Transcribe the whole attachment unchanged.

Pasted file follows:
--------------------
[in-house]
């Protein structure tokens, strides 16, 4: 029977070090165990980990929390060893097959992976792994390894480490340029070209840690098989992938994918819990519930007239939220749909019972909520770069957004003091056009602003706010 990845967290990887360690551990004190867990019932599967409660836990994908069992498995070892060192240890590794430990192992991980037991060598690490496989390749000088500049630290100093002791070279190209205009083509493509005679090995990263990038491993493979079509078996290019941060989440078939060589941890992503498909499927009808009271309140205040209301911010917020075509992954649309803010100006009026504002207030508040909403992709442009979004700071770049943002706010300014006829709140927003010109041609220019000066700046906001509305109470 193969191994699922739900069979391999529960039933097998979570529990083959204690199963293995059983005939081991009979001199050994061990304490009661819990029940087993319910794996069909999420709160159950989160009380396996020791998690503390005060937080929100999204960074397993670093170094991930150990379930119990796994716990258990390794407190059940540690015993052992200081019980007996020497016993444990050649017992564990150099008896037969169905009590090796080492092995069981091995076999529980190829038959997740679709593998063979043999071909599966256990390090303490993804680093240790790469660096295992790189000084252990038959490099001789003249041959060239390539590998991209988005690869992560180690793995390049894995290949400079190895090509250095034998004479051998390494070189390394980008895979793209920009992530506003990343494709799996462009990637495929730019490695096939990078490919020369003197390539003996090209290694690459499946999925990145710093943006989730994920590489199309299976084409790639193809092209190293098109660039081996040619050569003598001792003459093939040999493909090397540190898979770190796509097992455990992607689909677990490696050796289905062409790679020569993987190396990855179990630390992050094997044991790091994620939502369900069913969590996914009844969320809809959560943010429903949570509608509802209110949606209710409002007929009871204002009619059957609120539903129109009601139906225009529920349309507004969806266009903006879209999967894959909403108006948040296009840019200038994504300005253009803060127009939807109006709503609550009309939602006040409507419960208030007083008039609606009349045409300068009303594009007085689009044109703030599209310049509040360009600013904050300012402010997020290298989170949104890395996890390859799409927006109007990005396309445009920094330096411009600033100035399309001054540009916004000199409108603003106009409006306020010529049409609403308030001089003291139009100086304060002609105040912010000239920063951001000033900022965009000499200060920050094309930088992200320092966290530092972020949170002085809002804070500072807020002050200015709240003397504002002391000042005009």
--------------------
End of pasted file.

[in-house]
């Protein structure tokens, strides 16, 4: 029977070090165990980990929390060893097959992976792994390894480490340029070209840690098989992938994918819990519930007239939220749909019972909520770069957004003091056009602003706010 990845967290990887360690551990004190867990019932599967409660836990994908069992498995070892060192240890590794430990192992991980037991060598690490496989390749000088500049630290100093002791070279190209205009083509493509005679090995990263990038491993493979079509078996290019941060989440078939060589941890992503498909499927009808009271309140205040209301911010917020075509992954649309803010100006009026504002207030508040909403992709442009979004700071770049943002706010300014006829709140927003010109041609220019000066700046906001509305109470 193969191994699922739900069979391999529960039933097998979570529990083959204690199963293995059983005939081991009979001199050994061990304490009661819990029940087993319910794996069909999420709160159950989160009380396996020791998690503390005060937080929100999204960074397993670093170094991930150990379930119990796994716990258990390794407190059940540690015993052992200081019980007996020497016993444990050649017992564990150099008896037969169905009590090796080492092995069981091995076999529980190829038959997740679709593998063979043999071909599966256990390090303490993804680093240790790469660096295992790189000084252990038959490099001789003249041959060239390539590998991209988005690869992560180690793995390049894995290949400079190895090509250095034998004479051998390494070189390394980008895979793209920009992530506003990343494709799996462009990637495929730019490695096939990078490919020369003197390539003996090209290694690459499946999925990145710093943006989730994920590489199309299976084409790639193809092209190293098109660039081996040619050569003598001792003459093939040999493909090397540190898979770190796509097992455990992607689909677990490696050796289905062409790679020569993987190396990855179990630390992050094997044991790091994620939502369900069913969590996914009844969320809809959560943010429903949570509608509802209110949606209710409002007929009871204002009619059957609120539903129109009601139906225009529920349309507004969806266009903006879209999967894959909403108006948040296009840019200038994504300005253009803060127009939807109006709503609550009309939602006040409507419960208030007083008039609606009349045409300068009303594009007085689009044109703030599209310049509040360009600013904050300012402010997020290298989170949104890395996890390859799409927006109007990005396309445009920094330096411009600033100035399309001054540009916004000199409108603003106009409006306020010529049409609403308030001089003291139009100086304060002609105040912010000239920063951001000033900022965009000499200060920050094309930088992200320092966290530092972020949170002085809002804070500072807020002050200015709240003397504002002391000042005009």